As for the bamboo, I split it first, into quarters, remove the dams with a hammer followed by a die grinder, then I look down the edges.  The kinks in the nodes usually go to one side or the other, so I pick the side where they stick out from the rest of the bamboo and sand the kinks down even.  I then run that kinkless side down the fence and cut my strips.  What you get, doing this, is a strip that has straight nodes, yet it still follows the power fibers just as though it were split.

      This really only saves one step...  straightening the kinks at the nodes.  The only reason I saw instead of splitting is that the width of my strips for the beveller is pretty crucial.

      Warning... if you want to try to saw, pick out a couple of junk culms and do them first.  This is easy once you get the hang of it, but it's pretty tricky at first, and you WILL ruin a lot of strips trying to get the hang of it.  (Bob Nunley)

        With all admiration and respect for Mr Nunley

        Would someone else explain how you interpret sand the kink flat and cut a straight line and follow the power fibers?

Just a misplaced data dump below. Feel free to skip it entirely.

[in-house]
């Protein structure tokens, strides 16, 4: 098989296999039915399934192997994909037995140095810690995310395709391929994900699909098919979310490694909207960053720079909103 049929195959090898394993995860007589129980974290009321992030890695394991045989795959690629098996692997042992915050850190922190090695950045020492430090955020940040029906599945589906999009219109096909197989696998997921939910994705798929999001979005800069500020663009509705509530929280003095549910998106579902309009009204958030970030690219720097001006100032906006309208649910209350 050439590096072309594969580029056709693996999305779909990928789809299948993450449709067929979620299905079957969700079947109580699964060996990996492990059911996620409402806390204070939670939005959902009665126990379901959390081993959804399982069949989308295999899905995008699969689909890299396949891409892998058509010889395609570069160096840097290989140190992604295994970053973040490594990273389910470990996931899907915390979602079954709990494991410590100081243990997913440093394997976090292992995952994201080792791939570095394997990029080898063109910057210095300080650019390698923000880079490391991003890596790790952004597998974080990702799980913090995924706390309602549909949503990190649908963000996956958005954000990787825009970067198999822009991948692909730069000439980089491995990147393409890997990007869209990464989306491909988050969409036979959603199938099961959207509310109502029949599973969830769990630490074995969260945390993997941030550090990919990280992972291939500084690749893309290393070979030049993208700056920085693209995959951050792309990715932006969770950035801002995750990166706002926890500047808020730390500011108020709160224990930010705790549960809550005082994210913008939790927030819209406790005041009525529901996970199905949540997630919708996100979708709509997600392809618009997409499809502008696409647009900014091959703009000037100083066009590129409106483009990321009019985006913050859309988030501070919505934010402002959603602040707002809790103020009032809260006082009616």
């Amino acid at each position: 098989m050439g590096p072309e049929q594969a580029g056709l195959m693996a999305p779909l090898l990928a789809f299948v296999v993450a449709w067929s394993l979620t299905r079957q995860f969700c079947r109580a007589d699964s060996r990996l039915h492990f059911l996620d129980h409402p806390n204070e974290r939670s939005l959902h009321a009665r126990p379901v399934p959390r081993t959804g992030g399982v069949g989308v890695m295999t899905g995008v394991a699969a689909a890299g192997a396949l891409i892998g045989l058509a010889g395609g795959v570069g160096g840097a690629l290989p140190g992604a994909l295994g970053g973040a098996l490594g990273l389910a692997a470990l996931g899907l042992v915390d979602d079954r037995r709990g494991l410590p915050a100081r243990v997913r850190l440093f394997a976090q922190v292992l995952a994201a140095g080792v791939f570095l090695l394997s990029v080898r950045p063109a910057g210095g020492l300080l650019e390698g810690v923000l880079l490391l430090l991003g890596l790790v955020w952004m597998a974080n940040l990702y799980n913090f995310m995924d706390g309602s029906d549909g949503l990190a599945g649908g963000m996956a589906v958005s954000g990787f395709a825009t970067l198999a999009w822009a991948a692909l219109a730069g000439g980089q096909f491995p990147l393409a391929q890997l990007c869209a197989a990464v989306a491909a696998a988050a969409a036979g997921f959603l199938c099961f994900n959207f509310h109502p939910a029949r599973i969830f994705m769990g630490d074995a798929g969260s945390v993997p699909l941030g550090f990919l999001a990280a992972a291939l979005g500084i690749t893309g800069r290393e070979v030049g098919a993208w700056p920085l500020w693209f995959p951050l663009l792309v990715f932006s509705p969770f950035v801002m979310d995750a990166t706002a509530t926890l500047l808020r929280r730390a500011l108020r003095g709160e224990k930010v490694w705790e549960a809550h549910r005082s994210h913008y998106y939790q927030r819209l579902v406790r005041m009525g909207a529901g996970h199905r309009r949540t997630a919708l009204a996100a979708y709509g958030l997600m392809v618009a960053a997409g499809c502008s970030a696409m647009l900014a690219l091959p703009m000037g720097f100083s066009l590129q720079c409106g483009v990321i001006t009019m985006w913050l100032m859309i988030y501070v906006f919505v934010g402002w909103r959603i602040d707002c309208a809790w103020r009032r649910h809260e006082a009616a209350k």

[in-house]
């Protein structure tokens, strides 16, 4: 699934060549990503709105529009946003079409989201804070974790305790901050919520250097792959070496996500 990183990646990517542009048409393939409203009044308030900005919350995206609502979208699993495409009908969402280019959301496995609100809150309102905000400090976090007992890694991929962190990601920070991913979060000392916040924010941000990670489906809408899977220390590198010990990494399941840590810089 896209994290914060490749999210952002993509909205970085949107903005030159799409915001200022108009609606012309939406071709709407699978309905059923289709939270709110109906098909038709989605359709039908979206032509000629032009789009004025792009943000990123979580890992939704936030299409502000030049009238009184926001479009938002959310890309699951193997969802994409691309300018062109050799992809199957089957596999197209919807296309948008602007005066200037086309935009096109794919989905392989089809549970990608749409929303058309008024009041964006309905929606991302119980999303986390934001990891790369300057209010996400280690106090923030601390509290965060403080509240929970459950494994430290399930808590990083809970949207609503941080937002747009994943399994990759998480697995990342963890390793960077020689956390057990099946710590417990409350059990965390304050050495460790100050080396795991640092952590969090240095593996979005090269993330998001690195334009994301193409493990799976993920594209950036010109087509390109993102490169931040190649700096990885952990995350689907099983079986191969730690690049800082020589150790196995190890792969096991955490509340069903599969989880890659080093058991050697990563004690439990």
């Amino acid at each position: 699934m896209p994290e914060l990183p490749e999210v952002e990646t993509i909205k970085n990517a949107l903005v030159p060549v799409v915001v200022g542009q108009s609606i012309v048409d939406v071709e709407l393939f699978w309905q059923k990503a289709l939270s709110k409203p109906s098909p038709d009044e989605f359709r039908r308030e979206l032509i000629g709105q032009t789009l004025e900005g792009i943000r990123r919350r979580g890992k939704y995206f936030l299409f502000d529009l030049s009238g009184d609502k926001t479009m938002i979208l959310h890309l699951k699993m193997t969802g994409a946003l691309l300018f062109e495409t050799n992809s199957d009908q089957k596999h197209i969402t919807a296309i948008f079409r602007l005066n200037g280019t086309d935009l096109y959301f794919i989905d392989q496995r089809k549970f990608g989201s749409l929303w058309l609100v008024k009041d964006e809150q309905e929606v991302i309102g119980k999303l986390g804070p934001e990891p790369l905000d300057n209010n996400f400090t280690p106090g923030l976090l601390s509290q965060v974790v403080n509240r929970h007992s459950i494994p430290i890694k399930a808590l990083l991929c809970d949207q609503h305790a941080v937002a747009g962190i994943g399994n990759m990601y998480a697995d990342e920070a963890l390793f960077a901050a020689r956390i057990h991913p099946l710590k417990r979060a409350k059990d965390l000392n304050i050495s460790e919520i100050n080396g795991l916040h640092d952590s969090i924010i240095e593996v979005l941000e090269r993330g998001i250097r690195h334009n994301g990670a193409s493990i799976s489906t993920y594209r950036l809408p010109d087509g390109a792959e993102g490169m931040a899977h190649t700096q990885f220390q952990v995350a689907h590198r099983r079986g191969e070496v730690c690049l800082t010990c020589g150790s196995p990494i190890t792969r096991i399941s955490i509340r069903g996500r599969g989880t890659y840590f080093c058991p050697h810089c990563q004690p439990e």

There is some magic in there i am missing..  (Jerry Foster)

          My apologies.  After reading my post again, I can see that it was very vague and unclear.  Hey, I typed that out in a hurry.  Dinner was on the table and you have to make sure you make all meals ON TIME, in order to maintain 280 pounds!

          The kink (for lack of a better term) IN the node itself (the sharp sweep that sometimes goes out to the side when you're looking at the enamel side of the strip, not the material on either side of the node) is the only thing you sand off.  While you are not following the power fibers THROUGH the node, you are following the line of the power fibers BETWEEN the nodes.  This is easy, since, except for the sanded off "kink", the quarter of a culm that I'm sawing was split, following the power fibers.  When you saw parallel to that split edge, then you're staying in line, for the most part, with the power fibers between the nodes as they naturally run in the bamboo.  In sawing this way, you don't see the run out of power fibers in the strips they way you would when sawn with a straight fence or gang saw.  You can look at rods where the strips were cut with gang saws, or in table saw jigs like the one in the Wise Fisherman's Encyclopedia, and see a very defined run out of the fibers